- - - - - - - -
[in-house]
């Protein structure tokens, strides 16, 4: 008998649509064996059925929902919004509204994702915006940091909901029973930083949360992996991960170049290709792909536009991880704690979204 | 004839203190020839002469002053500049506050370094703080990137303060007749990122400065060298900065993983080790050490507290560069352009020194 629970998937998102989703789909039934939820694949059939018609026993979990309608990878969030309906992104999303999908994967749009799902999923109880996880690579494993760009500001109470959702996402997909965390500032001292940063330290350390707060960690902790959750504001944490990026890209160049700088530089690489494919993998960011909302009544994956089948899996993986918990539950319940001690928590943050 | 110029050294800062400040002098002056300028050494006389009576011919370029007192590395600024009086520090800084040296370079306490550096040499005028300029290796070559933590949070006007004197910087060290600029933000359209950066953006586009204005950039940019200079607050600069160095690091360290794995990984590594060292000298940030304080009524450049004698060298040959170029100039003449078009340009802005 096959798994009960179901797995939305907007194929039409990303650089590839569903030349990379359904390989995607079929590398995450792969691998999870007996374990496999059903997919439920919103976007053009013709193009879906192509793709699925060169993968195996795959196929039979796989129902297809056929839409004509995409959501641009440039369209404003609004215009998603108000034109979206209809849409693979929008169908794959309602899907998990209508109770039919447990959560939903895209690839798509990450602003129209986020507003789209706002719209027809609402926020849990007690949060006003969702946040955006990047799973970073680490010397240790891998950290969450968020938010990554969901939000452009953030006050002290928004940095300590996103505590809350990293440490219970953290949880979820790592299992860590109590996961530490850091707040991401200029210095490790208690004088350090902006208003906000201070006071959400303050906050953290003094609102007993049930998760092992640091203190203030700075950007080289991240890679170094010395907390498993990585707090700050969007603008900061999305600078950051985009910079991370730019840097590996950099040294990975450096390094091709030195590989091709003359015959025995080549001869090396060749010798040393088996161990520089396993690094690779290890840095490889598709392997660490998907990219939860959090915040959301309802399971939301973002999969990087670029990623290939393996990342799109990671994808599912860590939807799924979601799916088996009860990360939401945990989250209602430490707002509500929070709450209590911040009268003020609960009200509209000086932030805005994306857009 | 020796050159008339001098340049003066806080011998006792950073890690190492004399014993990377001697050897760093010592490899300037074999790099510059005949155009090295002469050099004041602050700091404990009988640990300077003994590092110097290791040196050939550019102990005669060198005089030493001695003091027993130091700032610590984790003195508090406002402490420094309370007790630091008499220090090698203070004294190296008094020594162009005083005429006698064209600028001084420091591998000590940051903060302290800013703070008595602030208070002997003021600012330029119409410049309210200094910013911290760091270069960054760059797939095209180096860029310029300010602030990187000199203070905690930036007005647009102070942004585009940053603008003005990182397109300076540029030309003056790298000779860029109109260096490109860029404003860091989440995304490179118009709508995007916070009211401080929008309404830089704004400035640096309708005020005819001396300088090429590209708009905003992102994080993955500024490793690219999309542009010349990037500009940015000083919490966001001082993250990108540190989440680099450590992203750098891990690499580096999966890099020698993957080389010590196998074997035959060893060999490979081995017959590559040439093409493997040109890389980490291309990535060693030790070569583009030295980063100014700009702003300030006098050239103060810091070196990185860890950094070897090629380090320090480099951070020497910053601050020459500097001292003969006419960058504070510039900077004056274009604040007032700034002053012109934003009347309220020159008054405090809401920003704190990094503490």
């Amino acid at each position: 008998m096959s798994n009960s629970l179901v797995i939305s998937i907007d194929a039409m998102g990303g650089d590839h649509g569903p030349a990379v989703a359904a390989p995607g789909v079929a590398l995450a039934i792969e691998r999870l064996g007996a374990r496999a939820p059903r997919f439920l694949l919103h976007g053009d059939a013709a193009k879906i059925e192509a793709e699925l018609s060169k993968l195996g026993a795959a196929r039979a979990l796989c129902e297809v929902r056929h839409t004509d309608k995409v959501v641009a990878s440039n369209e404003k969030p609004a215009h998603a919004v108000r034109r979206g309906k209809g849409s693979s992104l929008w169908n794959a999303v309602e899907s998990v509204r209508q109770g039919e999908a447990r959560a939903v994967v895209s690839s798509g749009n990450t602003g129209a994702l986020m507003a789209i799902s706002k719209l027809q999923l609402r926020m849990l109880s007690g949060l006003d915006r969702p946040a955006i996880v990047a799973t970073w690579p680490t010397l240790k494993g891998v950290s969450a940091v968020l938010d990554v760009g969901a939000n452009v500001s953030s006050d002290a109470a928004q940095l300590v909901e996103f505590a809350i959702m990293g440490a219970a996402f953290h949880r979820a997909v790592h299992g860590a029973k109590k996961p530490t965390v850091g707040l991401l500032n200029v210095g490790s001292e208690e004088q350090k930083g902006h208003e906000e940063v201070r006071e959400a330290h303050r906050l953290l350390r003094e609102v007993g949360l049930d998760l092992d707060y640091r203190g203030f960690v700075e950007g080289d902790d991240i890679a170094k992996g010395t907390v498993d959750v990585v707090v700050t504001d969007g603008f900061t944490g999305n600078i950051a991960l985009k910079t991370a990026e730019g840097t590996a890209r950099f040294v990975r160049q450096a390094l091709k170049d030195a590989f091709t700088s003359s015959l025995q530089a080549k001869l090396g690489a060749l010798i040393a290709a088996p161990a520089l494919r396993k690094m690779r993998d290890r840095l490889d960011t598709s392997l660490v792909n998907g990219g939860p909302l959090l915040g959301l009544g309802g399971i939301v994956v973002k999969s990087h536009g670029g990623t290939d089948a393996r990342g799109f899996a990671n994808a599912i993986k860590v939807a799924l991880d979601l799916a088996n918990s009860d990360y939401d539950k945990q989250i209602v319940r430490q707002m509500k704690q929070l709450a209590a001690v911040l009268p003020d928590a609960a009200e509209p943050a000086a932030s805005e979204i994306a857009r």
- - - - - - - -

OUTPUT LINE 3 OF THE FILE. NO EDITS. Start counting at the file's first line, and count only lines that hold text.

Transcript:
């Amino acid at each position: 008998m096959s798994n009960s629970l179901v797995i939305s998937i907007d194929a039409m998102g990303g650089d590839h649509g569903p030349a990379v989703a359904a390989p995607g789909v079929a590398l995450a039934i792969e691998r999870l064996g007996a374990r496999a939820p059903r997919f439920l694949l919103h976007g053009d059939a013709a193009k879906i059925e192509a793709e699925l018609s060169k993968l195996g026993a795959a196929r039979a979990l796989c129902e297809v929902r056929h839409t004509d309608k995409v959501v641009a990878s440039n369209e404003k969030p609004a215009h998603a919004v108000r034109r979206g309906k209809g849409s693979s992104l929008w169908n794959a999303v309602e899907s998990v509204r209508q109770g039919e999908a447990r959560a939903v994967v895209s690839s798509g749009n990450t602003g129209a994702l986020m507003a789209i799902s706002k719209l027809q999923l609402r926020m849990l109880s007690g949060l006003d915006r969702p946040a955006i996880v990047a799973t970073w690579p680490t010397l240790k494993g891998v950290s969450a940091v968020l938010d990554v760009g969901a939000n452009v500001s953030s006050d002290a109470a928004q940095l300590v909901e996103f505590a809350i959702m990293g440490a219970a996402f953290h949880r979820a997909v790592h299992g860590a029973k109590k996961p530490t965390v850091g707040l991401l500032n200029v210095g490790s001292e208690e004088q350090k930083g902006h208003e906000e940063v201070r006071e959400a330290h303050r906050l953290l350390r003094e609102v007993g949360l049930d998760l092992d707060y640091r203190g203030f960690v700075e950007g080289d902790d991240i890679a170094k992996g010395t907390v498993d959750v990585v707090v700050t504001d969007g603008f900061t944490g999305n600078i950051a991960l985009k910079t991370a990026e730019g840097t590996a890209r950099f040294v990975r160049q450096a390094l091709k170049d030195a590989f091709t700088s003359s015959l025995q530089a080549k001869l090396g690489a060749l010798i040393a290709a088996p161990a520089l494919r396993k690094m690779r993998d290890r840095l490889d960011t598709s392997l660490v792909n998907g990219g939860p909302l959090l915040g959301l009544g309802g399971i939301v994956v973002k999969s990087h536009g670029g990623t290939d089948a393996r990342g799109f899996a990671n994808a599912i993986k860590v939807a799924l991880d979601l799916a088996n918990s009860d990360y939401d539950k945990q989250i209602v319940r430490q707002m509500k704690q929070l709450a209590a001690v911040l009268p003020d928590a609960a009200e509209p943050a000086a932030s805005e979204i994306a857009r």